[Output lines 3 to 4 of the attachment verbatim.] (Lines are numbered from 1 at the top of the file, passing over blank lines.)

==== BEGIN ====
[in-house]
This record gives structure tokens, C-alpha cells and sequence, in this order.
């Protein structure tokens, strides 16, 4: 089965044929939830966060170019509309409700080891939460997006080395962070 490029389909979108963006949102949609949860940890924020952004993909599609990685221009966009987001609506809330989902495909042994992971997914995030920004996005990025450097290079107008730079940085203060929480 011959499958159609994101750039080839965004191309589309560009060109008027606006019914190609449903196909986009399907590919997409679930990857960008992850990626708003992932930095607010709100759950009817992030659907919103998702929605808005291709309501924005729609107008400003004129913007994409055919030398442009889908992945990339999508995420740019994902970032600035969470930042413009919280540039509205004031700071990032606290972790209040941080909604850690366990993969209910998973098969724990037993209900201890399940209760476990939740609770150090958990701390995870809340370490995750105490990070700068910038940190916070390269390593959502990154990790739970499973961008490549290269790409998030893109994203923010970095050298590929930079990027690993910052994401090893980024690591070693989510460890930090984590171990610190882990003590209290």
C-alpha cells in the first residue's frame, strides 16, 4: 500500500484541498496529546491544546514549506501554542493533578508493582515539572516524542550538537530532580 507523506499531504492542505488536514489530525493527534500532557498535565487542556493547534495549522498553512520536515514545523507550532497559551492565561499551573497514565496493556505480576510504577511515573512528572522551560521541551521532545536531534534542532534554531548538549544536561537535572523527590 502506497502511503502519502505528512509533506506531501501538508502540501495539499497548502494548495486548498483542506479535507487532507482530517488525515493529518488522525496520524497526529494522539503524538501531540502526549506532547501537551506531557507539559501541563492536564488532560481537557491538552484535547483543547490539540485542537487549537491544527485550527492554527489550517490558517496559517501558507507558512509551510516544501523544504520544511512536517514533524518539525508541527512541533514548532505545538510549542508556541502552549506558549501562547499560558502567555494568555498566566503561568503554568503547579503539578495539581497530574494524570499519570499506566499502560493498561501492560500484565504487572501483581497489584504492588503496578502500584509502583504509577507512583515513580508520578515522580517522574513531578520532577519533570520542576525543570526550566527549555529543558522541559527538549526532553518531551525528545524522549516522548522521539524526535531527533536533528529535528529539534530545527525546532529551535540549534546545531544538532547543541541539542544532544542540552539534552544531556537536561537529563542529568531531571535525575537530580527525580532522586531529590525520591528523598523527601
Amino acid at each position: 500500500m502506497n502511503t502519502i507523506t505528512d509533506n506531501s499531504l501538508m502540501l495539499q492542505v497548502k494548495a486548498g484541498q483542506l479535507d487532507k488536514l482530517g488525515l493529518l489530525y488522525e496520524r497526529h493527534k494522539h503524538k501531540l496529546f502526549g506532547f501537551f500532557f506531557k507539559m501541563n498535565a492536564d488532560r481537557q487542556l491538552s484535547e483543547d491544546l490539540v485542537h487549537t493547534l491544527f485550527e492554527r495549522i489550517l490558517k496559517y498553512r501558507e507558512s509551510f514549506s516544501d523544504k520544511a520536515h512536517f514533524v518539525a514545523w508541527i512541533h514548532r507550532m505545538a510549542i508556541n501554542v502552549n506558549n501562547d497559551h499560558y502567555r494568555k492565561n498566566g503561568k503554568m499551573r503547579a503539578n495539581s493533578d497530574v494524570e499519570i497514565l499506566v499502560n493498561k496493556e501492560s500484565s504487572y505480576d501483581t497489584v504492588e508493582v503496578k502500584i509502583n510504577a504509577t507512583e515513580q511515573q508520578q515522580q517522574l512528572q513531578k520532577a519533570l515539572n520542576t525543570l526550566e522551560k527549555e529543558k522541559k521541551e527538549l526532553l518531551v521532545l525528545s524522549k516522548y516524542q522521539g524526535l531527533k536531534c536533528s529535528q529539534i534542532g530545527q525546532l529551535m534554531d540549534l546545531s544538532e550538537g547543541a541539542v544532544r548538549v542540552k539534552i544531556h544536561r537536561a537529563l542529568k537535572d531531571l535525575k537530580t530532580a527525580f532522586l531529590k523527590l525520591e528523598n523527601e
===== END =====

């Protein structure tokens, strides 16, 4: 089965044929939830966060170019509309409700080891939460997006080395962070 490029389909979108963006949102949609949860940890924020952004993909599609990685221009966009987001609506809330989902495909042994992971997914995030920004996005990025450097290079107008730079940085203060929480 011959499958159609994101750039080839965004191309589309560009060109008027606006019914190609449903196909986009399907590919997409679930990857960008992850990626708003992932930095607010709100759950009817992030659907919103998702929605808005291709309501924005729609107008400003004129913007994409055919030398442009889908992945990339999508995420740019994902970032600035969470930042413009919280540039509205004031700071990032606290972790209040941080909604850690366990993969209910998973098969724990037993209900201890399940209760476990939740609770150090958990701390995870809340370490995750105490990070700068910038940190916070390269390593959502990154990790739970499973961008490549290269790409998030893109994203923010970095050298590929930079990027690993910052994401090893980024690591070693989510460890930090984590171990610190882990003590209290």
C-alpha cells in the first residue's frame, strides 16, 4: 500500500484541498496529546491544546514549506501554542493533578508493582515539572516524542550538537530532580 507523506499531504492542505488536514489530525493527534500532557498535565487542556493547534495549522498553512520536515514545523507550532497559551492565561499551573497514565496493556505480576510504577511515573512528572522551560521541551521532545536531534534542532534554531548538549544536561537535572523527590 502506497502511503502519502505528512509533506506531501501538508502540501495539499497548502494548495486548498483542506479535507487532507482530517488525515493529518488522525496520524497526529494522539503524538501531540502526549506532547501537551506531557507539559501541563492536564488532560481537557491538552484535547483543547490539540485542537487549537491544527485550527492554527489550517490558517496559517501558507507558512509551510516544501523544504520544511512536517514533524518539525508541527512541533514548532505545538510549542508556541502552549506558549501562547499560558502567555494568555498566566503561568503554568503547579503539578495539581497530574494524570499519570499506566499502560493498561501492560500484565504487572501483581497489584504492588503496578502500584509502583504509577507512583515513580508520578515522580517522574513531578520532577519533570520542576525543570526550566527549555529543558522541559527538549526532553518531551525528545524522549516522548522521539524526535531527533536533528529535528529539534530545527525546532529551535540549534546545531544538532547543541541539542544532544542540552539534552544531556537536561537529563542529568531531571535525575537530580527525580532522586531529590525520591528523598523527601